Infection: KESIMPTA is contraindicated in patients with active hepatitis B disease. Fatal infections caused by HBV in patients who have not been previously infected have occurred in patients treated with ofatumumab at higher intravenous doses for CLL than the recommended dose in MS. Perform HBV screening in all patients before initiation of KESIMPTA. Patients who are negative for HBsAg and positive for HB core antibody [HBcAb+] or are carriers of HBV [HBsAg+], should consult liver disease experts before starting and during KESIMPTA treatment.
Progressive Multifocal Leukoencephalopathy: No cases of progressive multifocal leukoencephalopathy (PML) have been reported for KESIMPTA in RMS clinical studies; however, PML resulting in death has occurred in patients being treated with ofatumumab at higher intravenous doses for CLL than the recommended dose in MS. In addition, JC virus infection resulting in PML has also been observed in patients treated with other anti-CD20 antibodies and other MS therapies. If PML is suspected, withhold KESIMPTA and perform an appropriate diagnostic evaluation. If PML is confirmed, KESIMPTA should be discontinued.
Vaccinations: Administer all immunizations according to immunization guidelines: for live or live-attenuated vaccines at least 4 weeks and, whenever possible at least 2 weeks prior to starting KESIMPTA for inactivated vaccines. The safety of immunization with live or live-attenuated vaccines following KESIMPTA therapy has not been studied. Vaccination with live or live-attenuated vaccines is not recommended during treatment and after discontinuation until B-cell repletion.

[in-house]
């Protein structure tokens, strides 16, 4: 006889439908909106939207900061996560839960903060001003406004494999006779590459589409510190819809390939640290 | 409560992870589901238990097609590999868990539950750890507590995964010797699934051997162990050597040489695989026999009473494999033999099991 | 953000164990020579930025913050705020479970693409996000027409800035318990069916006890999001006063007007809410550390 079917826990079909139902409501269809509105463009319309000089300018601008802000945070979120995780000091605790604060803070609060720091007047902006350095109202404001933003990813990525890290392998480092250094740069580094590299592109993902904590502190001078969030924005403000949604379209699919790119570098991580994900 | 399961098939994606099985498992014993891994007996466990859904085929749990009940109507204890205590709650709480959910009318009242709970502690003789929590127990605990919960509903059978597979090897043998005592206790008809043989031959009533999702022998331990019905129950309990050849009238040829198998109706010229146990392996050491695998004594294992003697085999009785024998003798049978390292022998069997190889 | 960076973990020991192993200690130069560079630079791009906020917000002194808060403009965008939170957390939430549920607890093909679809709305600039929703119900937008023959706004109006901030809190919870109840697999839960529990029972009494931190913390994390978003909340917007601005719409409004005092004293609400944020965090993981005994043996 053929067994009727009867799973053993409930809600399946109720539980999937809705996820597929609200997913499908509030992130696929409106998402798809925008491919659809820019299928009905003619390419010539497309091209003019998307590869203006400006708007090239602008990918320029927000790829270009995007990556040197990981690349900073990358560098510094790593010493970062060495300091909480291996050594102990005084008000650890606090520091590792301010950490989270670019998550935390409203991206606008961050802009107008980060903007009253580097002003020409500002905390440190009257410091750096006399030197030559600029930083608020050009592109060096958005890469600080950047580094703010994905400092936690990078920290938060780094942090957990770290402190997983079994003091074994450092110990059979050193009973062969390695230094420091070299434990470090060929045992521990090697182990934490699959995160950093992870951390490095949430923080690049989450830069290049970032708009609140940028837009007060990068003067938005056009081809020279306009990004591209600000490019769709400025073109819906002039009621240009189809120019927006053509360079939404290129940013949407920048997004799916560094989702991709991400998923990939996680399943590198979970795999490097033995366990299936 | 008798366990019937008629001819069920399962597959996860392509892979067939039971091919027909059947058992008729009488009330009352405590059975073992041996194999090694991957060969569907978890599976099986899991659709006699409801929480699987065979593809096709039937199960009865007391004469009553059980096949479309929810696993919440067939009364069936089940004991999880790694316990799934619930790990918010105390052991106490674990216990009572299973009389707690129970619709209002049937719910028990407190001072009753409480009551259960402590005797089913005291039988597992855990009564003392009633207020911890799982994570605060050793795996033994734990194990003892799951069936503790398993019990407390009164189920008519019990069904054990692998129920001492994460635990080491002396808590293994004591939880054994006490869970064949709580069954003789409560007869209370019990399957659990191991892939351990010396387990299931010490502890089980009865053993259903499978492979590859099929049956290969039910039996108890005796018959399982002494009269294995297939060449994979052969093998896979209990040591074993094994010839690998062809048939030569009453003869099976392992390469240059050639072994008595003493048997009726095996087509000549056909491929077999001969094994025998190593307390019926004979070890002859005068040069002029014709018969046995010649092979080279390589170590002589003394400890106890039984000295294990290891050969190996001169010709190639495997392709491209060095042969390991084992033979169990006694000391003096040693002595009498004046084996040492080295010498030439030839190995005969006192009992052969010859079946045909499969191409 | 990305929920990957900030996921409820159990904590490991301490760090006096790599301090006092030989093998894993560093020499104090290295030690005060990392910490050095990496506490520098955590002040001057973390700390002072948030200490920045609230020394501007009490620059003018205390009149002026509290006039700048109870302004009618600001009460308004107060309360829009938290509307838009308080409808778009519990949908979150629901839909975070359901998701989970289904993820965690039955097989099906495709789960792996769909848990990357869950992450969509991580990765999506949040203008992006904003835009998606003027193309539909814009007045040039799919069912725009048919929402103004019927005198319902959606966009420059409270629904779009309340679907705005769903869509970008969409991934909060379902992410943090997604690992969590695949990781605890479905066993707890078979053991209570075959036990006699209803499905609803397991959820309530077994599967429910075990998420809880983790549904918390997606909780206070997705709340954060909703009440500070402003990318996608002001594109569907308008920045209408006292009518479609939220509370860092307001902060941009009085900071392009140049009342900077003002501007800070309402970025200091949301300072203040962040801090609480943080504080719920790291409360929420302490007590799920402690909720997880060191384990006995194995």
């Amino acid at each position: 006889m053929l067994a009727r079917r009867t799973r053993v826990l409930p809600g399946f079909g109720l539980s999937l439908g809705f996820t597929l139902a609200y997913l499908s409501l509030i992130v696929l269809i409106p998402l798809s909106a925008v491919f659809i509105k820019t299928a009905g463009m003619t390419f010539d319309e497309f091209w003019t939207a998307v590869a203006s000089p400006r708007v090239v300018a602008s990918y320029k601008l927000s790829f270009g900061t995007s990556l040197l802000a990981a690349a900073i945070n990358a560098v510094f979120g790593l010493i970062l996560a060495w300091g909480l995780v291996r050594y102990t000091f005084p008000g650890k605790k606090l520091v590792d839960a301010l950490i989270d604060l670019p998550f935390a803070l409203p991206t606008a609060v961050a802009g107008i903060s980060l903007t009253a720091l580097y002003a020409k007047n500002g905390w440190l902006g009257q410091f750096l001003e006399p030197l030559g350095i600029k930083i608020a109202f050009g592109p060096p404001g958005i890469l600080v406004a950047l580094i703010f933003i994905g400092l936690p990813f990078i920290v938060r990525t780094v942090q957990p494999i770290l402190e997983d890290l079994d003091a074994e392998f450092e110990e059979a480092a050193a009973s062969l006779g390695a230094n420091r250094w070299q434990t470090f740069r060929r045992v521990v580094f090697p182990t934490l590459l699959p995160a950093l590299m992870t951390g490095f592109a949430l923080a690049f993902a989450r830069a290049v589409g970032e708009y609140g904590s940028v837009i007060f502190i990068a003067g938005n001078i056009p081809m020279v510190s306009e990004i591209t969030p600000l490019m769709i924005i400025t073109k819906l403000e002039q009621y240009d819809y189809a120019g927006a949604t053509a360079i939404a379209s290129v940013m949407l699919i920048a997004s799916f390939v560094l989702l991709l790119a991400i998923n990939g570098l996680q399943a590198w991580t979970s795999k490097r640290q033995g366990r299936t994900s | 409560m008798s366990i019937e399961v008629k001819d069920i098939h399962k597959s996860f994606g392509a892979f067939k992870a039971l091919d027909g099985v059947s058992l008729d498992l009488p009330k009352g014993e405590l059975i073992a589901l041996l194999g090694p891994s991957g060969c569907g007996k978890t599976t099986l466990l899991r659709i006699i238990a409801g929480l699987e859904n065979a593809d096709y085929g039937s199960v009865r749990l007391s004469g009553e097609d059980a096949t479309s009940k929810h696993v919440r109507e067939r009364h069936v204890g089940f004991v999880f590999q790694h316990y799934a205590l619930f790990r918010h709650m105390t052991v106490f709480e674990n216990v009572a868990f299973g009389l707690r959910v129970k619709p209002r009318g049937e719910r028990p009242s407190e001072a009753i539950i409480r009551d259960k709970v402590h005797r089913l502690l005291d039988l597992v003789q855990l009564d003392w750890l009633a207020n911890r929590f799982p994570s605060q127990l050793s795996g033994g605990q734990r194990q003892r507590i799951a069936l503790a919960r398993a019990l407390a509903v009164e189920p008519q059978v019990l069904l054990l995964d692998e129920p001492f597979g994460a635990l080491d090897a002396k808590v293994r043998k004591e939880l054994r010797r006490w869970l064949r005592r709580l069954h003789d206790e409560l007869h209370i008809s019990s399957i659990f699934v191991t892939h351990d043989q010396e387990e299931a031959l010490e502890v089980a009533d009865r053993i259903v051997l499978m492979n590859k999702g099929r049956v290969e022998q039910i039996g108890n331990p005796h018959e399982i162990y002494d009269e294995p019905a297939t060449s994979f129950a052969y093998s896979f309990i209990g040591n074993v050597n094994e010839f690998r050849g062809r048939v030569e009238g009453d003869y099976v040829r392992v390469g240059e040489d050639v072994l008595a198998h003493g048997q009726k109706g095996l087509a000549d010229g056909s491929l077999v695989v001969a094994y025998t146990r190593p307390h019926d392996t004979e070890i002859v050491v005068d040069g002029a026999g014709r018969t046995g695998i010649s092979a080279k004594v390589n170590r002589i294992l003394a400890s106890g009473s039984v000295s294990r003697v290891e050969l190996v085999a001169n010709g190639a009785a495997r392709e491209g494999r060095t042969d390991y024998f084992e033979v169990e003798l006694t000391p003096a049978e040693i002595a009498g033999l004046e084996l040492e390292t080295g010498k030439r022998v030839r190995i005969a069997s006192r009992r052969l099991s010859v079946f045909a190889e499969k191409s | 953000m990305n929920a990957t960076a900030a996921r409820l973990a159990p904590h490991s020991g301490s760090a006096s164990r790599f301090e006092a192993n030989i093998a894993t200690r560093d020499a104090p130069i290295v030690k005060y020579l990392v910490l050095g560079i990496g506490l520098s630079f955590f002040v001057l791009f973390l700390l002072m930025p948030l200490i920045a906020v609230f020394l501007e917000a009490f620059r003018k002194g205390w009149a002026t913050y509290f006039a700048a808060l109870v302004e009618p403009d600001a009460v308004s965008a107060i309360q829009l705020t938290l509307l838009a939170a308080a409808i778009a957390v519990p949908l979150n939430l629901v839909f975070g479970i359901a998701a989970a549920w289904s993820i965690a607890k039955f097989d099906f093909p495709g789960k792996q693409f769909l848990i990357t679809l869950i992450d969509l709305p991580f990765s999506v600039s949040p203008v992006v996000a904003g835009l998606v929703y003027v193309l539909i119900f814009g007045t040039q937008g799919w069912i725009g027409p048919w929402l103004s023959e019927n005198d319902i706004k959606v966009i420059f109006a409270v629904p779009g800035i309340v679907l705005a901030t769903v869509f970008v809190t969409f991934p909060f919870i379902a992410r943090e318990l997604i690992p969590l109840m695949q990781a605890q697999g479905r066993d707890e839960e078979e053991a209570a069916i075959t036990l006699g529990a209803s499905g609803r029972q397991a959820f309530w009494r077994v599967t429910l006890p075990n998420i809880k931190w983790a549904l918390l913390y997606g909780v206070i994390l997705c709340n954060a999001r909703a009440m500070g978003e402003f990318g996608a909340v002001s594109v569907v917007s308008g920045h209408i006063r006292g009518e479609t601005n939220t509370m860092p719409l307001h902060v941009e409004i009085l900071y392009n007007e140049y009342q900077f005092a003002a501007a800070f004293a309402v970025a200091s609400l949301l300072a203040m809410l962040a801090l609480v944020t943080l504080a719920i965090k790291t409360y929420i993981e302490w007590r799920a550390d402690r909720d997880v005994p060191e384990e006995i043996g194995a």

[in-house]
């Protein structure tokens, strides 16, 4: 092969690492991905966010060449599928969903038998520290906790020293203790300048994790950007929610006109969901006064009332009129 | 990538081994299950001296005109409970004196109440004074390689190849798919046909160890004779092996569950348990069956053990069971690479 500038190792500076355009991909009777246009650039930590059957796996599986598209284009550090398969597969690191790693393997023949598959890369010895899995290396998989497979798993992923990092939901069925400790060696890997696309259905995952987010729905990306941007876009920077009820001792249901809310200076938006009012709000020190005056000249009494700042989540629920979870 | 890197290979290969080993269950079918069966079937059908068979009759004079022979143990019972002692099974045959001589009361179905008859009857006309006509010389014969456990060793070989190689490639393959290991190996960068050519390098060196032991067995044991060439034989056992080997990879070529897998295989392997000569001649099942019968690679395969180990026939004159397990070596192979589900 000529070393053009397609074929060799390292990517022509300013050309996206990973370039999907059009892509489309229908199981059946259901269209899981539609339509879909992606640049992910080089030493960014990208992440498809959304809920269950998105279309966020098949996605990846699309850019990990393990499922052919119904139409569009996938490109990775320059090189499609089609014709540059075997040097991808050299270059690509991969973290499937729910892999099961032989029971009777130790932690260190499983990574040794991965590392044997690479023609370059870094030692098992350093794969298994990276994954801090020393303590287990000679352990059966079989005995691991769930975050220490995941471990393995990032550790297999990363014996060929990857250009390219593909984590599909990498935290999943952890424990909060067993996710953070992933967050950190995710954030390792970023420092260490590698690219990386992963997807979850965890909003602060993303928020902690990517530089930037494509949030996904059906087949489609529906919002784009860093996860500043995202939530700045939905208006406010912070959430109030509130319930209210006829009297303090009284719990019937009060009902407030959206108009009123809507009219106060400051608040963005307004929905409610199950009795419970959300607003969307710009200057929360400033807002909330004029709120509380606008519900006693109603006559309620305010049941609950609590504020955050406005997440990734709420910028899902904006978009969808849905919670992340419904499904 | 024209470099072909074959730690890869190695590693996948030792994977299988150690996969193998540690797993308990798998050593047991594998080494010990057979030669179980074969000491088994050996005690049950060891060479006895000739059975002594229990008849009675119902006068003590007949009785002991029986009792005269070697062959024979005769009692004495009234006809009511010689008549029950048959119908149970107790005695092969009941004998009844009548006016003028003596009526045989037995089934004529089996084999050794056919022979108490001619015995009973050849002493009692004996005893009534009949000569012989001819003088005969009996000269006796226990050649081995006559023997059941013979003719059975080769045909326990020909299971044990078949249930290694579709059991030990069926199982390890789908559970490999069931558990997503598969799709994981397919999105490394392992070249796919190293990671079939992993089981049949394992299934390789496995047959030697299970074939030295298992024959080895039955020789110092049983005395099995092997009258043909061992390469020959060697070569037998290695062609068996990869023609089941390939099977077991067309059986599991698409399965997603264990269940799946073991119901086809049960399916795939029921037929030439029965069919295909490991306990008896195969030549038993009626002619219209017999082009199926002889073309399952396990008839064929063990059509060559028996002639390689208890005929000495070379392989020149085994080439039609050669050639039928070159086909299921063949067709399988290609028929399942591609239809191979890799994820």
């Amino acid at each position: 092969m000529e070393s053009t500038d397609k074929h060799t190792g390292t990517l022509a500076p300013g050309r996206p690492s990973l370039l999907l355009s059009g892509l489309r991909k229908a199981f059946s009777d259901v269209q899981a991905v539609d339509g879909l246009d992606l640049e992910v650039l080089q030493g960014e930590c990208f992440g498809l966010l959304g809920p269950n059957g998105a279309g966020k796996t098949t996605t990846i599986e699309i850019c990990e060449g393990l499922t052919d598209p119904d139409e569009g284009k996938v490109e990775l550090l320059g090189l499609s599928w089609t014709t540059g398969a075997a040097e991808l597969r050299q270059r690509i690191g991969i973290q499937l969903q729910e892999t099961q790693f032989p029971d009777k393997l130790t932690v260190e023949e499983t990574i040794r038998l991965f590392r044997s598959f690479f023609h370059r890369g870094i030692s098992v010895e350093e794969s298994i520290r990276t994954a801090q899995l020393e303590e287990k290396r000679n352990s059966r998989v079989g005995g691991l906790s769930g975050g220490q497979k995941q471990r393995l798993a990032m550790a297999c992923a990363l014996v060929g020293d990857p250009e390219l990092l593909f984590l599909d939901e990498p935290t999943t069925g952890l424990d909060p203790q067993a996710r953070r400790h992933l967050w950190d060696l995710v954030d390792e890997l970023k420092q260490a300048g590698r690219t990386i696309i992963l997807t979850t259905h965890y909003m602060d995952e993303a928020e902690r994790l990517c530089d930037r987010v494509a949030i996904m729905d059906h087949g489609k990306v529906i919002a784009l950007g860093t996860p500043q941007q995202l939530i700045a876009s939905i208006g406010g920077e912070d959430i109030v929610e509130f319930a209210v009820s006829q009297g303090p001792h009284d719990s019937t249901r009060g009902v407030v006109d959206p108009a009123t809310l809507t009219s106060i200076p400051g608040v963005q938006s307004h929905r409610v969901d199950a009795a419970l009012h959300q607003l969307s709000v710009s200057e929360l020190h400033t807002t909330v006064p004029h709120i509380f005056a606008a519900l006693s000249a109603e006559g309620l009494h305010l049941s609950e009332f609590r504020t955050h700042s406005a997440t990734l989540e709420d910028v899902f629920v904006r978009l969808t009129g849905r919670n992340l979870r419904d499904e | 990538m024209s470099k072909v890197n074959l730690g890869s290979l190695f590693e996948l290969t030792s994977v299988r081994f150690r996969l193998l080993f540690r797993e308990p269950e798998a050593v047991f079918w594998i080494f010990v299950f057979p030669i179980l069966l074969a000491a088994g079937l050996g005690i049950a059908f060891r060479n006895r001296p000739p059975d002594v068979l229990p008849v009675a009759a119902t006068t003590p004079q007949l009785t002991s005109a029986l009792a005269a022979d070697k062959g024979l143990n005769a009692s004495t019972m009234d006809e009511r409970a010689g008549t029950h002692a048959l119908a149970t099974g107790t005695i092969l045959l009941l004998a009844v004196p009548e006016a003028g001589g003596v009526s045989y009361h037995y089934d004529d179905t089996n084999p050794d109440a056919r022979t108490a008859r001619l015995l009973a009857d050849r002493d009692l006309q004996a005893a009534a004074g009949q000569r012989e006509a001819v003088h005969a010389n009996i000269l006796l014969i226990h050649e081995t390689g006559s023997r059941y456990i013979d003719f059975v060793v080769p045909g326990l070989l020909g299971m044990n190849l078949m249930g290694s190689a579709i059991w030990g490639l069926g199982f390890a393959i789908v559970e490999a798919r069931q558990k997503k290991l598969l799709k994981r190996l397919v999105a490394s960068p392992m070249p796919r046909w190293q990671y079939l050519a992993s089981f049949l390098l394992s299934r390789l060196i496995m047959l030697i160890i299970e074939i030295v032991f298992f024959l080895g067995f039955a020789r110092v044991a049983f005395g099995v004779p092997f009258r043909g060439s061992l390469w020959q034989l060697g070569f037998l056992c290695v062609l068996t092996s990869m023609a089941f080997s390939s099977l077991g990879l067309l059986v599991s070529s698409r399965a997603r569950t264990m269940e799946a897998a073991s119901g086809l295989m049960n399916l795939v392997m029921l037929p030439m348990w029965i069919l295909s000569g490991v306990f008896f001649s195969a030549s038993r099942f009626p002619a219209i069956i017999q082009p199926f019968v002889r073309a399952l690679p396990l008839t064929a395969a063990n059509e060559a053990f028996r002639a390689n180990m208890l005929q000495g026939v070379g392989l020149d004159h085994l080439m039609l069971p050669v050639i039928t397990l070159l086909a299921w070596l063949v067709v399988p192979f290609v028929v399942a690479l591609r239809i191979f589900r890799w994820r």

Vaccination of Infants Born to Mothers Treated with KESIMPTA During Pregnancy. For infants whose mother was treated with KESIMPTA during pregnancy, assess B-cell counts prior to administration of live or live-attenuated vaccines. If the B-cell count has not recovered in the infant, do not administer the vaccine as having depleted B-cells may pose an increased risk in these infants.
Injection-Related Reactions: Injection-related reactions with systemic symptoms occurred most commonly within 24 hours of the first injection, but were also observed with later injections. There were no life-threatening injection reactions in RMS clinical studies.
The first injection of KESIMPTA should be performed under the guidance of an appropriately trained health care professional. If injection-related reactions occur, symptomatic treatment is recommended.
Reduction in Immunoglobulins: As expected with any B-cell depleting therapy, decreased immunoglobulin levels were observed. Monitor the levels of quantitative serum immunoglobulins during treatment, especially in patients with opportunistic or recurrent infections and after discontinuation of therapy until B-cell repletion. Consider discontinuing KESIMPTA therapy if a patient with low immunoglobulins develops a serious opportunistic infection or recurrent infections, or if prolonged hypogammaglobulinemia requires treatment with intravenous immunoglobulins.
Fetal Risk: Based on animal data, KESIMPTA can cause fetal harm due to B-cell lymphopenia and reduce antibody response in offspring exposed to KESIMPTA in utero. Transient peripheral B-cell depletion and lymphocytopenia have been reported in infants born to mothers exposed to other anti-CD20 B-cell depleting antibodies during pregnancy. Advise females of reproductive potential to use effective contraception while receiving KESIMPTA and for at least 6 months after the last dose.
Most common adverse reactions (>10%) are upper respiratory tract infection, headache, injection-related reactions, and local injection-site reactions.
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Kappos L, Montalban X, Coyle P, et al. Ofatumumab reduces disability progression independent of relapse activity in patients with relapsing multiple sclerosis. ePoster presentation at Virtual AAN Meeting; April 2021.
Cross AH, Delgado S, Habek M, et al. Characteristics and outcome of COVID-19 in patients with relapsing multiple sclerosis receiving ofatumumab. ePoster presentation at Virtual AAN Meeting; April 2021.